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While my daughter the Bride was exploring Seattle, and my son the Rocker was debuting his band’s sophomore album in Brooklyn, Bob and I decided not to sit around on our laurels, so we traveled to Richmond to see Picasso at the Virginia Museum of Fine Arts (VMFA). I knew I wasn’t a Northerner anymore because while strolling through this crowded museum space, people would apologize for either bumping into me, or crossing in front of me. I almost clicked my heels over the sheer civility of it all!

Born in Spain in 1881, Pablo Picasso made Paris his home at the age of 22. The sheer volume of this exhibit in Richmond is extraordinary, but only a small example of the 50,000 works he produced over his lifetime – all done in different mediums. As the museum’s literature so succinctly put it: “Picasso … remained open to all kinds of stimulation and restlessly moved on to new forms (and women I might add) before depleting any one style of expression.” He and his room mate, Braques, developed a different way of interpreting their world, they called it Cubism.

By the age of 12 Picasso was a better painter than his own father, and could paint in the representational style of Dutch masters. But as he said when he painted his son in a jester’s costume, his paintings had to leave space, things unfinished, because that was his art. Soon afterward, he was deconstructing and fracturing the human form in ways almost unrecognizable. His paintings and sculpture not only represent his own inner world, they reflect the tumultuous times, the wars, and a movement – the “modern” aesthetic that sustained him.

Touring the exhibit was a most holy ritual. Seeing up close and personal his style of plastering paint on canvas and then hatching it off, the sequential photos of him preparing his masterpiece of war, Guernica, and the brilliant  portraits of his wives and mistresses, left me breathless. I came away realizing genius and madness are closer than we think. His advice while living in the South of France after WWII was to, “Only put off until tomorrow what you are willing to die having left undone.”

Waiting in Line

We always encouraged our children to follow their passion, which explains the scientist and the artist traveling around the country. Music coursed through our son’s veins, he could never deny that muse. And I wish him and the Parlor Mob an amazingly  successful second album and world-wide tour! Here is a picture of the Rocker a couple of years ago in Paris. I would love to see how Picasso would paint those long red legs!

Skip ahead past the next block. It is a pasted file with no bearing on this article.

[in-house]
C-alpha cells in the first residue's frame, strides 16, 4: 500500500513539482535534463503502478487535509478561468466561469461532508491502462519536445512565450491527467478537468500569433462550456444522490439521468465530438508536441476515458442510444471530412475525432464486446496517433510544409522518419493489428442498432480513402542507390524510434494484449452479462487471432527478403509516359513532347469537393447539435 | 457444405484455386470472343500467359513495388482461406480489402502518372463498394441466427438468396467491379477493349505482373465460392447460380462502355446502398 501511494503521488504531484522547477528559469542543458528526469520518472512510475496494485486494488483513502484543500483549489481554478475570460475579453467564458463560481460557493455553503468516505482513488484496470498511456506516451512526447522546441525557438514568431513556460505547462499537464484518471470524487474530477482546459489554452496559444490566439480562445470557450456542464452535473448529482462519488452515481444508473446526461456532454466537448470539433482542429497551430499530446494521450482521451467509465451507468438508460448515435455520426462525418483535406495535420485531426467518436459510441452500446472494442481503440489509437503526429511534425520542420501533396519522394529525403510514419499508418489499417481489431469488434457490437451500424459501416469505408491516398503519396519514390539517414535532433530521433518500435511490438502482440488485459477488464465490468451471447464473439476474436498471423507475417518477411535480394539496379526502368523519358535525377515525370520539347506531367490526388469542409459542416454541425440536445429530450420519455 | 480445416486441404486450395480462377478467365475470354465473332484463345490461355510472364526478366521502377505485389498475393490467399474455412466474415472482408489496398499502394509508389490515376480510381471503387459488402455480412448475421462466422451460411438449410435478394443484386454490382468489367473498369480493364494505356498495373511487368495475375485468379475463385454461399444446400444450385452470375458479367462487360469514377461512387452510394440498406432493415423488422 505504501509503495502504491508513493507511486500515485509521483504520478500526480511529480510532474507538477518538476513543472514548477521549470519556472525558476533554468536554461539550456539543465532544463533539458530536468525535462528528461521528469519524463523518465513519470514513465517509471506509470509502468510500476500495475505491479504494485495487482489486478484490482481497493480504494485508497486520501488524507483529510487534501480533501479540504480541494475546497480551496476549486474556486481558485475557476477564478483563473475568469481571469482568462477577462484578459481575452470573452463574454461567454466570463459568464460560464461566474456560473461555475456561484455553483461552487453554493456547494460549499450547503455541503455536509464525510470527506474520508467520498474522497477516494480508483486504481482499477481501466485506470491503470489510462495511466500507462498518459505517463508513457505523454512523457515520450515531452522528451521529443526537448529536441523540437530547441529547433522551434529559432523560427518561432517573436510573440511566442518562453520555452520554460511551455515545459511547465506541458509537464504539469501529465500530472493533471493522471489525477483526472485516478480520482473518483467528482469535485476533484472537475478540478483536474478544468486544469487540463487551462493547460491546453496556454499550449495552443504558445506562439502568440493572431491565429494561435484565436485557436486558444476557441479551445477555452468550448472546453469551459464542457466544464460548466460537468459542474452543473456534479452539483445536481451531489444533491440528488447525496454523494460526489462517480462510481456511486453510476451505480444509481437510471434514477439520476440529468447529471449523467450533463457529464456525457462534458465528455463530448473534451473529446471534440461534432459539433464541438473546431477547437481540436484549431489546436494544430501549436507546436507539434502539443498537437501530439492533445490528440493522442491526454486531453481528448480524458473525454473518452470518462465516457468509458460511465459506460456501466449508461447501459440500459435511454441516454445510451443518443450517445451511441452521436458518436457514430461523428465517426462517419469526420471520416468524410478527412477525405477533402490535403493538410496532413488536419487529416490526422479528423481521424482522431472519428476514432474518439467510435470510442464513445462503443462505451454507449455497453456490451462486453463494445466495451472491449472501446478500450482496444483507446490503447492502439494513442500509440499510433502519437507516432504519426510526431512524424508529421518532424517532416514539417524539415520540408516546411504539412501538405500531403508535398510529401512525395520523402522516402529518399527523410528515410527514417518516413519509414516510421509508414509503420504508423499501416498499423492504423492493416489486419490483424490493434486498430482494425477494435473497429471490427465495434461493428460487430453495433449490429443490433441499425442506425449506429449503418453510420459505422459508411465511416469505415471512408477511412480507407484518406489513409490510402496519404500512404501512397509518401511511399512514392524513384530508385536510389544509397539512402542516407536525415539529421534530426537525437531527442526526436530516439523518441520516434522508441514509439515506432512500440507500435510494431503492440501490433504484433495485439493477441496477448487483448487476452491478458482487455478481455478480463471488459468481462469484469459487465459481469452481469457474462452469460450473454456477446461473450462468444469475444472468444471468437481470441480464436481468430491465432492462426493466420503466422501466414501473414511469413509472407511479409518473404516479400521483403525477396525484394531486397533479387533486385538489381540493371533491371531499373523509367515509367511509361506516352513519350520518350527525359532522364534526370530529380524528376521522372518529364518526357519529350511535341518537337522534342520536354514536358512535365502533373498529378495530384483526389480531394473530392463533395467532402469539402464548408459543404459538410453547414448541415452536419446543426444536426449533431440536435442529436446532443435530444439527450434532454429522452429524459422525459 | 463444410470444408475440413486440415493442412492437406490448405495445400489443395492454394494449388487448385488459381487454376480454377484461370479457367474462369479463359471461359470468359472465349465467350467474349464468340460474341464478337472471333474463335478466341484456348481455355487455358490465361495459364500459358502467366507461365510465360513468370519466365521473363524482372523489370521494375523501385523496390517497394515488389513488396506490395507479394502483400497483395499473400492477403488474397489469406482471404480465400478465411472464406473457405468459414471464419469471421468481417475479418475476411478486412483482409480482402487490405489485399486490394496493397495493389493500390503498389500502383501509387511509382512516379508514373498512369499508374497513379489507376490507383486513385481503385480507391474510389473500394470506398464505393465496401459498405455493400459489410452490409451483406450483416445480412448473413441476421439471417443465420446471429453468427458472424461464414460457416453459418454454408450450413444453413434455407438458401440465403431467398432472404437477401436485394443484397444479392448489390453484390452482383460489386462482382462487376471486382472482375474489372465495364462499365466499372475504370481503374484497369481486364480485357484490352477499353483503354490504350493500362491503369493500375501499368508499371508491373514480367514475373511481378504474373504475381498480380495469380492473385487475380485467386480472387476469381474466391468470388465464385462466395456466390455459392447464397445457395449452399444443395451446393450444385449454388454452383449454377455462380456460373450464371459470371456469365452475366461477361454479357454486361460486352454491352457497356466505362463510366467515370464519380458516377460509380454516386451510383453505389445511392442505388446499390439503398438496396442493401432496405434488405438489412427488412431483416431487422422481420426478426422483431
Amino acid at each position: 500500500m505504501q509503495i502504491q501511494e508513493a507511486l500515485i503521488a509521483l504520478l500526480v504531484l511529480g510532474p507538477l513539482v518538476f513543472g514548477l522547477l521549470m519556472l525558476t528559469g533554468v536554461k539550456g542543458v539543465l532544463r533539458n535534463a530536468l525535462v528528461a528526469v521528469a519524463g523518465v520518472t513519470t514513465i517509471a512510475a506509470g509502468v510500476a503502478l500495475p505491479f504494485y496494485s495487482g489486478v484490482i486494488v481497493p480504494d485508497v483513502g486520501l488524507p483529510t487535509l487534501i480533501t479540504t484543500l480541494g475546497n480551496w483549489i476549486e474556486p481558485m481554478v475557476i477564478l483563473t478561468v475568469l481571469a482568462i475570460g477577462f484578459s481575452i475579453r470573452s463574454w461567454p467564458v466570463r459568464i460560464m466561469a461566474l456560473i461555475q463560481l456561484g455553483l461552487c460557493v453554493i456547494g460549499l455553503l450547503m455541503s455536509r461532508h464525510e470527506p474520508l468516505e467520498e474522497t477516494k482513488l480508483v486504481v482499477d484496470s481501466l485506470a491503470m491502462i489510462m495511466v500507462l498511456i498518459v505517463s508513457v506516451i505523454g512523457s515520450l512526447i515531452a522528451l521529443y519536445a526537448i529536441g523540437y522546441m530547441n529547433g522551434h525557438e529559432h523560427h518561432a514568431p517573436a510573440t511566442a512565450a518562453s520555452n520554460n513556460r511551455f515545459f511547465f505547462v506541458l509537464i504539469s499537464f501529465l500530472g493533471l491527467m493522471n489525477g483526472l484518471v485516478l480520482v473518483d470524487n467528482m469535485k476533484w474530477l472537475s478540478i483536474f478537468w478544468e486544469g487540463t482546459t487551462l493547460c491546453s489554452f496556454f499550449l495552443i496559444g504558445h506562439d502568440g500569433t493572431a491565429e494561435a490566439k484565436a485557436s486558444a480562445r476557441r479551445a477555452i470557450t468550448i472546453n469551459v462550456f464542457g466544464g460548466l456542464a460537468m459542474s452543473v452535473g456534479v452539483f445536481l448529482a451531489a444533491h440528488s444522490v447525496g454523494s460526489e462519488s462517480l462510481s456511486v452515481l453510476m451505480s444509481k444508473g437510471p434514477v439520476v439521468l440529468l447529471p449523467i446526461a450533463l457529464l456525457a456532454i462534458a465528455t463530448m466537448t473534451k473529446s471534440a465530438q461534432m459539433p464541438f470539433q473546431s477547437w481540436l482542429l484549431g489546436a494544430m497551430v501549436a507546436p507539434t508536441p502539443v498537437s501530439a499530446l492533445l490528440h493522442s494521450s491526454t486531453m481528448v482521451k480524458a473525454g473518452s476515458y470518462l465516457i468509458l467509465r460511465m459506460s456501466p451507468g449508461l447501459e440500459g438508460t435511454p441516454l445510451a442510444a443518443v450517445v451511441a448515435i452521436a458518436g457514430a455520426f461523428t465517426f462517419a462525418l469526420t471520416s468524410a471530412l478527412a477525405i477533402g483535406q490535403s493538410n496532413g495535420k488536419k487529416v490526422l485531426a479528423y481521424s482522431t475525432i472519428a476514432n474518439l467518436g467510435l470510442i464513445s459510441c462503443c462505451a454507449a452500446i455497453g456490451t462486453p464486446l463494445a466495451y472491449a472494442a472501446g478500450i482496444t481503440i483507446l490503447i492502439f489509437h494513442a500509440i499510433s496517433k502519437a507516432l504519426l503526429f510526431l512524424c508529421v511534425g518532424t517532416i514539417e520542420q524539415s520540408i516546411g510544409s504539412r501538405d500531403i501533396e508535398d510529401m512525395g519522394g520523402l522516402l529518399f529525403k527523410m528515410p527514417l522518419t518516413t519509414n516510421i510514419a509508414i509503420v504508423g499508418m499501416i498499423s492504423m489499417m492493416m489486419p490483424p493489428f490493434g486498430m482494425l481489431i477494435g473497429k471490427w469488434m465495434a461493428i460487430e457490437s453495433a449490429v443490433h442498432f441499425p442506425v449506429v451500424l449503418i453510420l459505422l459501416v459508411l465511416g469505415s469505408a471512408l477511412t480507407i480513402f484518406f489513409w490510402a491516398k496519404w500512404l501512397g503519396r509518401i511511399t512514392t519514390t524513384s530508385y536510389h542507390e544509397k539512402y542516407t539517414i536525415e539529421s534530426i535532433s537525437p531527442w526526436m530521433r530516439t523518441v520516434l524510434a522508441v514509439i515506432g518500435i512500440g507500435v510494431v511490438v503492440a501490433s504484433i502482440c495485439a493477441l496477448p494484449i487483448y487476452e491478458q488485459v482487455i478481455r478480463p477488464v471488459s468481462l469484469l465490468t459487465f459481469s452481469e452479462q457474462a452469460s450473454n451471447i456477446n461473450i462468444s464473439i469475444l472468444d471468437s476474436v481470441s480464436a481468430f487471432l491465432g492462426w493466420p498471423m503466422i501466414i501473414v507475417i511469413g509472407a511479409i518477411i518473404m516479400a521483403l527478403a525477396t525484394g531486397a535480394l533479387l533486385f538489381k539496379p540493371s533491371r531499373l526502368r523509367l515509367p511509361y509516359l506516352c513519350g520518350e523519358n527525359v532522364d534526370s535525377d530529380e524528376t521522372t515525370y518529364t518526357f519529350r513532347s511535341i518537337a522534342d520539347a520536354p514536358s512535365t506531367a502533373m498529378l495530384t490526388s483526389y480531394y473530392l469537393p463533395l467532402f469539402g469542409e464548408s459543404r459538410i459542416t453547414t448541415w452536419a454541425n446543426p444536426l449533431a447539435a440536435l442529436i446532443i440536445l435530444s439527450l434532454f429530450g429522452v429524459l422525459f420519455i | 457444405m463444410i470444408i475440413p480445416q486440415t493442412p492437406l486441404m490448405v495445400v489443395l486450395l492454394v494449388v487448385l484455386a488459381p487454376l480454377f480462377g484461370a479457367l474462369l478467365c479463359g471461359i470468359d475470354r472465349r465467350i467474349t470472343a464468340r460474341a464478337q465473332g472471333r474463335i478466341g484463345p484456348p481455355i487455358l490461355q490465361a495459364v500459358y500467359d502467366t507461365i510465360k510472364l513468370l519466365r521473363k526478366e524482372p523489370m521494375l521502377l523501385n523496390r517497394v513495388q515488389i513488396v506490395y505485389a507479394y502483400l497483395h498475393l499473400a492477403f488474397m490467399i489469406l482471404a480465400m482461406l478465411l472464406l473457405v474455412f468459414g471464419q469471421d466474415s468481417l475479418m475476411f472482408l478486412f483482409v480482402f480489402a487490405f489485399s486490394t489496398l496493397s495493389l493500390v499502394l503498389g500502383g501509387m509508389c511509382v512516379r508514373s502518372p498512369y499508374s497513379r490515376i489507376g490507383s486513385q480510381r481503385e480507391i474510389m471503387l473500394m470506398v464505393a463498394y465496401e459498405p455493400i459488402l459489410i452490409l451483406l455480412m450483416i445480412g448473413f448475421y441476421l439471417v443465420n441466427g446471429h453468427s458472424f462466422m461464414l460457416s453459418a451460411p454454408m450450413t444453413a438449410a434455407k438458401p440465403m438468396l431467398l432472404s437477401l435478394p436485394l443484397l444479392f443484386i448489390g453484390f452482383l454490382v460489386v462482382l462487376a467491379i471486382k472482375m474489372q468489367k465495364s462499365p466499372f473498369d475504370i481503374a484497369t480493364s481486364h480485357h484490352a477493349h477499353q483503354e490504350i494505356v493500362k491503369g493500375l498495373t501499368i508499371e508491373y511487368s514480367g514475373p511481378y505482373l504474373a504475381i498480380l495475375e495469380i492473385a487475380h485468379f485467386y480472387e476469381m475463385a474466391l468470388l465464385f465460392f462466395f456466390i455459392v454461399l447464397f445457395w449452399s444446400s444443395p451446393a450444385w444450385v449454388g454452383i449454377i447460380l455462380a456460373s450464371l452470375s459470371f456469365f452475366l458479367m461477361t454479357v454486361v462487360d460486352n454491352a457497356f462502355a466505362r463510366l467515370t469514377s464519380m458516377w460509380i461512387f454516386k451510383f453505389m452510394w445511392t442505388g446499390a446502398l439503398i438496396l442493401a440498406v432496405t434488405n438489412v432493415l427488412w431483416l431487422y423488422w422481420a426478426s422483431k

Photography was prohibited inside VMFA (included is a  shot standing in the line). But here is a website that lets you create an artistic portrait, not in Picasso’s style unfortunately, with a photo.  I wish you a life as long and vitally creative as Pablo, and fun playing with computer imagery. This is what becomes of my face, when treated to a Modigliani interpretation! What makes me think he may have had astigmatism?


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Tim and Anita

What a day. Not everyone can say that one of their best friends also happens to be a relative – and a very savvy, politico too. We had just sat down to lunch on the Mall when my cousin Anita’s eyes lit up and she said, “There’s our Governor.” He leaned in, shook my hand, and said, “Hi, I’m Tim!” Needless to say, we had a nice chat and told Tim Kaine we were happy he wanted to fill Senator Webb’s boots next year.

After lunch, we hopped over to the Jefferson Library for a book launch. Next door to Monticello, it is the repository of everything about our Third President. A gorgeous piece of architecture that was built in 2002, you feel celestial, embraced by the bookshelves in its main hall. Author and current Professor of “Imperial British History” at Harvard, Maya Jasanoff introduced the standing-room-only crowd to her new book, Liberty’s Exiles, American Loyalists in the Revolutionary World. Called an intimate narrative history, this is non-fiction you can sink your teeth into.

Maya signing books

I learned that on November, 25, 1783 our country was actually liberated. That was the date that General George Washington rode into New York City and proclaimed the British Occupation to be over. 60,000 Loyalists fled taking with them some 15,000 Black slaves. Less than 15% went to Great Britain, with about half going north to Eastern Canada, and the rest scattered throughout the Caribbean and West Africa and even India. Here is history from a different point of view, freedom was promised to those slaves who would follow. But as Ms Jasanoff said, “Lives that are once unsettled, cannot be easily put to right again.” This is a must read, about migration and tolerance; looking at freedom through the Loyalist lens. And Mr. Jefferson was hardly mentioned at all.